In a new find, subway workers at Los Angeles have discovered a young mammoth ice age fossil during the extension work of a Metro Purple Line subway. As per the reports, the crew, working the extension project over the past three years, had discovered different types of fossilized remains of ice-age era animals. To know more about those bone fossils, they called Ashley Leger, a paleontologist who has been working with a company contracted by Los Angeles’ transportation department. When she and her team members analyzed the collection of fossils, they found out that those bones were of ice-age era creatures that roamed the grasslands and forests that covered the region around 10,000 years ago.

The fossilized remains include a prehistoric rabbit’s jaw, mammoth tusk, teeth of a mastodon, camel foreleg, bison vertebrae, tooth and ankle bone of a horse and a Juvenile Mammoth skull. Among all those discoveries, the one that surprised Ms. Leger was the fossilized skull of the young mammoth skull that had also got its tusk intact. A year ago, when the second phase of the subway extension project was in its initial phase, Ms. Legar got a call from one of her monitors to report at the site to analyze a fossil. When she reached the spot and saw the fossil first hand, she thought it to be a partial elephant skull.

But after 15, hours of painstaking excavation work, she and her teammates unearthed this young intact skull of a young mammoth. According to Leger, finding the juvenile mammoth fossil was an absolute dream comes true for her. Earlier, she had spent almost ten years in the South Dakota mammoth site, but none of her discoveries was even close to the size of the mammoth skull that she discovered recently In Los Angeles. “It’s the one fossil you always want to find in your career, she said. After analyzing the skull, Leger and her team found out that the Columbian mammoth was 8-to-12-years-old.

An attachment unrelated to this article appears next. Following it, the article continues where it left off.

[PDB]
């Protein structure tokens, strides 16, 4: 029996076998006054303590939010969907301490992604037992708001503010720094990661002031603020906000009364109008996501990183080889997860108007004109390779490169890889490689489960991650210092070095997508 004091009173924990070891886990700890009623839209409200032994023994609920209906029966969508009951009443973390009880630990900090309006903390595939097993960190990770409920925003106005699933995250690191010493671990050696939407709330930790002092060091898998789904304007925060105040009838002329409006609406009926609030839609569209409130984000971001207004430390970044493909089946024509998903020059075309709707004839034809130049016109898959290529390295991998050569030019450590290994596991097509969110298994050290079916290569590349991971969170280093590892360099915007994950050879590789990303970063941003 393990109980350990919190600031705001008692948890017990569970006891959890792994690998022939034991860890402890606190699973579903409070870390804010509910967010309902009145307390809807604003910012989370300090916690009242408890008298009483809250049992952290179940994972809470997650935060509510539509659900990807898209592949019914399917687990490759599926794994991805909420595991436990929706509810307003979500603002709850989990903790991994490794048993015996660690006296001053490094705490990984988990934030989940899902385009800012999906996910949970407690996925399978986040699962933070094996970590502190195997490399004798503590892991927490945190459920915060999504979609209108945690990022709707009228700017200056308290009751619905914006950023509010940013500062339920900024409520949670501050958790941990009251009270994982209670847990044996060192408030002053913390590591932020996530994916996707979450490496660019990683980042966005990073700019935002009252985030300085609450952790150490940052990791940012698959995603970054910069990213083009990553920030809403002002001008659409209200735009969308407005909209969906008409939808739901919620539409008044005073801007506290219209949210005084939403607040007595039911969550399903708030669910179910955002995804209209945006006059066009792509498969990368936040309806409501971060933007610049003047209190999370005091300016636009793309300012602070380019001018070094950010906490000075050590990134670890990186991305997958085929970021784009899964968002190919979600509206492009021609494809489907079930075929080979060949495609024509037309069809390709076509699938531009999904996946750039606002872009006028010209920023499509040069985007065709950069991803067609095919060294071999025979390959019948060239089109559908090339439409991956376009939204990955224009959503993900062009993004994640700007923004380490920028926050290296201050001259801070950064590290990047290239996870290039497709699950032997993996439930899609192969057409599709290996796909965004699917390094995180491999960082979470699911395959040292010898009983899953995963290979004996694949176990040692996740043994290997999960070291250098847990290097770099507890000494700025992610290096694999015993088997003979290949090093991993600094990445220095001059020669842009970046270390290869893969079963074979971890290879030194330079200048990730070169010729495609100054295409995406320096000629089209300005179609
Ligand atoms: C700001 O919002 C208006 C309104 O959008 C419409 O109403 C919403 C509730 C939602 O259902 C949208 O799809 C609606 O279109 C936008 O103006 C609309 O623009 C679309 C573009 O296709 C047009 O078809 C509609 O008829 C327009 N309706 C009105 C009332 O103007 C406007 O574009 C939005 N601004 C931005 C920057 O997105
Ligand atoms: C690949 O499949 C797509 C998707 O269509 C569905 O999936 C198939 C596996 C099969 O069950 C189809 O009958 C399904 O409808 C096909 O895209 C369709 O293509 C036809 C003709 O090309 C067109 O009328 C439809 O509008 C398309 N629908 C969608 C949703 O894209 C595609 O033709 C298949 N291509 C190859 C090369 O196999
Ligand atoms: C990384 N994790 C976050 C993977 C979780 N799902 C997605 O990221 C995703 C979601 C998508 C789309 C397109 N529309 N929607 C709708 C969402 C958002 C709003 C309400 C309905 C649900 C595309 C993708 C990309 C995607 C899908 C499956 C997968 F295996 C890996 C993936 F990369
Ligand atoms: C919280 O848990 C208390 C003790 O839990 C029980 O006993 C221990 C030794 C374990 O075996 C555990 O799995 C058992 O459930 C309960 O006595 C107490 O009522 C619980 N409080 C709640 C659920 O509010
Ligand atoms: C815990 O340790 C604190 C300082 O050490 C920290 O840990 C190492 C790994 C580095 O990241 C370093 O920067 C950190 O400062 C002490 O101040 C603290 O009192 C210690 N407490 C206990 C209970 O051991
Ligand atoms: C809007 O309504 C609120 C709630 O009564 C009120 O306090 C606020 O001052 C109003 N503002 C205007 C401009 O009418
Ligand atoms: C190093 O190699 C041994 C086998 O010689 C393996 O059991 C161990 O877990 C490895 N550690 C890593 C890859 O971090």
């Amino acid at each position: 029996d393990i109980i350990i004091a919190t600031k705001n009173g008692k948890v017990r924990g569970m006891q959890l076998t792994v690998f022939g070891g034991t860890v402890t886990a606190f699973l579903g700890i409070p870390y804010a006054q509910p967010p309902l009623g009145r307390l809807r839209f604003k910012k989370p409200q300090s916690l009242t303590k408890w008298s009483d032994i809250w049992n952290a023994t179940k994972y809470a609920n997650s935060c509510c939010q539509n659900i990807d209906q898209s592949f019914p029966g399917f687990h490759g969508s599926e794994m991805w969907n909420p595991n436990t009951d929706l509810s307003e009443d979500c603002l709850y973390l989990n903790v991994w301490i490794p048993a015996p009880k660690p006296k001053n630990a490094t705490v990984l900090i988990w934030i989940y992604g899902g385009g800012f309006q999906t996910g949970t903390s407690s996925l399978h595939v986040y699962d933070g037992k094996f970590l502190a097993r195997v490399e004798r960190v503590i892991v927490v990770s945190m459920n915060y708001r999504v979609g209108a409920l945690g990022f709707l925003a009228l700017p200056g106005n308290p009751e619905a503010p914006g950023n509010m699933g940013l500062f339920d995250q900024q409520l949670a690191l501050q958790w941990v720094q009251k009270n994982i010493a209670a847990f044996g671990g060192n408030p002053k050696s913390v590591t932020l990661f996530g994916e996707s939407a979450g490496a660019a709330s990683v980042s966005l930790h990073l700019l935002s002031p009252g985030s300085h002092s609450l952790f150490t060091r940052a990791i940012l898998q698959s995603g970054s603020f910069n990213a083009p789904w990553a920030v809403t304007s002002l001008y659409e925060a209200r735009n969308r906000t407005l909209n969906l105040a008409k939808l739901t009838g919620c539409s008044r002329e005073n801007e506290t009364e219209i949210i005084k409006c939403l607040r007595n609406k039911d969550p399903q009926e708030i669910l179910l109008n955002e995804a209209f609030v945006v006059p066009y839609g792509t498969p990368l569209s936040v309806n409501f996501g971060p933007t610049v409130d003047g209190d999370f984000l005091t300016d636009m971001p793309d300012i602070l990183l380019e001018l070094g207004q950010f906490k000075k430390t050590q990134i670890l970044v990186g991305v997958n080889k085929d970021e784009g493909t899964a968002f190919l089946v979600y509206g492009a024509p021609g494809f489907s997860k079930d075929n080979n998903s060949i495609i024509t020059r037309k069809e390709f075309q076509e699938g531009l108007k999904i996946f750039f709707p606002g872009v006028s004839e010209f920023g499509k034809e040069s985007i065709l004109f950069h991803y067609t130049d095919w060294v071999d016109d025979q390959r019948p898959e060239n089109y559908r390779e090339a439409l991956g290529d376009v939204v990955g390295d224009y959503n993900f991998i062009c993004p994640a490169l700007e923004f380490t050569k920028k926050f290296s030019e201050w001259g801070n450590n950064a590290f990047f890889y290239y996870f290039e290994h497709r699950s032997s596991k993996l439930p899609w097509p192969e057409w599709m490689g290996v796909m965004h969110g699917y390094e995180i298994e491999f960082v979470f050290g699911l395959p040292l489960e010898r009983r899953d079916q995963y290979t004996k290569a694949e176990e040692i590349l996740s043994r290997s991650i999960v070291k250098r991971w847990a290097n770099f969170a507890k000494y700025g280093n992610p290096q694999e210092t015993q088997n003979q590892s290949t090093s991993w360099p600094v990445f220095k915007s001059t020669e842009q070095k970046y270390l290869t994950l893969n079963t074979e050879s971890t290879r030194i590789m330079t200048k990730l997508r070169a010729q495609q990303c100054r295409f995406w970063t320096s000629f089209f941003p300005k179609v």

The young mammoth weighed a few hundred pounds and was almost the size of an easy chair. They named the juvenile mammoth Hayden after the actress Hayden Pannetiere. California’s strict environmental laws require scientists, be present certain construction sites. In LA it is almost prerequisite to hire paleontologist at subway digs. Dave Sotero, spokesman for the Los Angeles County Metropolitan Transportation Authority said that Paleontologists have staffed all L.A. subway digs beginning in the 1990s when work started on the city’s inaugural line.

” Fossils are a treasure for the public, and we’ve worked it into our contracts so we can work closely with paleontologists Our crews try to be as mindful as possible to help them do their jobs. We get out of their way,” informed Sotero. He further said that construction workers helped Ms. Leger and her team by delivering the unearthed mammoth skull to the mouth of the site.

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